16:17 While she followed Paul and us, she would cry out, “These men are slaves of the Most High God, who proclaim to you a way of salvation.”
16:18 She kept doing this for many days. But Paul, very much annoyed, turned and said to the spirit, “I order you in the name of Jesus Christ to come out of her.” And it came out that very hour.
16:19 But when her owners saw that their hope of making money was gone, they seized Paul and Silas and dragged them into the marketplace before the authorities.
16:20 When they had brought them before the magistrates, they said, “These men are disturbing our city; they are Jews
16:21 and are advocating customs that are not lawful for us as Romans to adopt or observe.”
16:22 The crowd joined in attacking them, and the magistrates had them stripped of their clothing and ordered them to be beaten with rods.
16:23 After they had given them a severe flogging, they threw them into prison and ordered the jailer to keep them securely.
16:24 Following these instructions, he put them in the innermost cell and fastened their feet in the stocks.
16:25 About midnight Paul and Silas were praying and singing hymns to God, and the prisoners were listening to them.
16:26 Suddenly there was an earthquake, so violent that the foundations of the prison were shaken; and immediately all the doors were opened and everyone’s chains were unfastened.
16:27 When the jailer woke up and saw the prison doors wide open, he drew his sword and was about to kill himself, since he supposed that the prisoners had escaped.
16:28 But Paul shouted in a loud voice, “Do not harm yourself, for we are all here.”
16:29 The jailer called for lights, and rushing in, he fell down trembling before Paul and Silas.
16:30 Then he brought them outside and said, “Sirs, what must I do to be saved?”
16:31 They answered, “Believe on the Lord Jesus, and you will be saved, you and your household.”
16:32 They spoke the word of the Lord to him and to all who were in his house.
16:33 At the same hour of the night he took them and washed their wounds; then he and his entire family were baptized without delay.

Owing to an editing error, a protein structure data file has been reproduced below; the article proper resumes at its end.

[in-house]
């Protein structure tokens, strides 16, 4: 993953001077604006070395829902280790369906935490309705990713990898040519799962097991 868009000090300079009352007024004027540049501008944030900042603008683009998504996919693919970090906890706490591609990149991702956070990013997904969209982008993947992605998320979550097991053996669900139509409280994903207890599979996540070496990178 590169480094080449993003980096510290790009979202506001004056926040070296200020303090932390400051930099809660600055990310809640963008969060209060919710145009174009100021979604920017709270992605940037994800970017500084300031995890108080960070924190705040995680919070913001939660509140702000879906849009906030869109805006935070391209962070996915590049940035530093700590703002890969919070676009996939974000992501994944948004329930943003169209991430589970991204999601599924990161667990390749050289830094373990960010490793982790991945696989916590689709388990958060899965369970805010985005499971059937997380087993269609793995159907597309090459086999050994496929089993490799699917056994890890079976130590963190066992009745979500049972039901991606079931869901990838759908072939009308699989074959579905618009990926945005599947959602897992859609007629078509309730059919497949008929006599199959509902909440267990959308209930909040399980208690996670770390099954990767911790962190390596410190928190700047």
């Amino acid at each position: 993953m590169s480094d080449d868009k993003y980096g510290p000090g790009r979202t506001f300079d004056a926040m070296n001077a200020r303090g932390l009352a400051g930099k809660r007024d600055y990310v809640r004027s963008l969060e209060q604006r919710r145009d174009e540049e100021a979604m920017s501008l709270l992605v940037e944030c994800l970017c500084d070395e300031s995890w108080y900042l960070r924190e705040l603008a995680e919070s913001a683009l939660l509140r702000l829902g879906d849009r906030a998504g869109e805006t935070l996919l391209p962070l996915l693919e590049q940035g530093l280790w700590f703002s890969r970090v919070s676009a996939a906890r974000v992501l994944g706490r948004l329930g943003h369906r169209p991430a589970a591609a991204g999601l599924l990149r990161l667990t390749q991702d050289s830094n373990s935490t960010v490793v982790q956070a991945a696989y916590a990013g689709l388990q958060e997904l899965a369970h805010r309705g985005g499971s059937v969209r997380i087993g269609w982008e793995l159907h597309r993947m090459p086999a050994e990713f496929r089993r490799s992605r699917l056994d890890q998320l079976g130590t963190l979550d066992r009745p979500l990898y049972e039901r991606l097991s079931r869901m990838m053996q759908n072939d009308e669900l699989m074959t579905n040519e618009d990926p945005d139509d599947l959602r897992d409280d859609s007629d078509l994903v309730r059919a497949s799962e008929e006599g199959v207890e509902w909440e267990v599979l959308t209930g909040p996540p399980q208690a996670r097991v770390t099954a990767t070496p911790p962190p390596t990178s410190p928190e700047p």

16:34 He brought them up into the house and set food before them; and he and his entire household rejoiced that he had become a believer in God.

Revelation 22:12-14, 16-17, 20-21
22:12 “See, I am coming soon; my reward is with me, to repay according to everyone’s work.
22:13 I am the Alpha and the Omega, the first and the last, the beginning and the end.”
22:14 Blessed are those who wash their robes, so that they will have the right to the tree of life and may enter the city by the gates.
22:16 “It is I, Jesus, who sent my angel to you with this testimony for the churches. I am the root and the descendant of David, the bright morning star.”
22:17 The Spirit and the bride say, “Come.” And let everyone who hears say, “Come.” And let everyone who is thirsty come. Let anyone who wishes take the water of life as a gift.
22:20 The one who testifies to these things says, “Surely I am coming soon.” Amen. Come, Lord Jesus!
22:21 The grace of the Lord Jesus be with all the saints. Amen.

John 17:20-26
17:20 “I ask not only on behalf of these, but also on behalf of those who will believe in me through their word,
17:21 that they may all be one. As you, Father, are in me and I am in you, may they also be in us, so that the world may believe that you have sent me.
17:22 The glory that you have given me I have given them, so that they may be one, as we are one,
17:23 I in them and you in me, that they may become completely one, so that the world may know that you have sent me and have loved them even as you have loved me.
17:24 Father, I desire that those also, whom you have given me, may be with me where I am, to see my glory, which you have given me because you loved me before the foundation of the world.
17:25 “Righteous Father, the world does not know you, but I know you; and these know that you have sent me.
17:26 I made your name known to them, and I will make it known, so that the love with which you have loved me may be in them, and I in them.”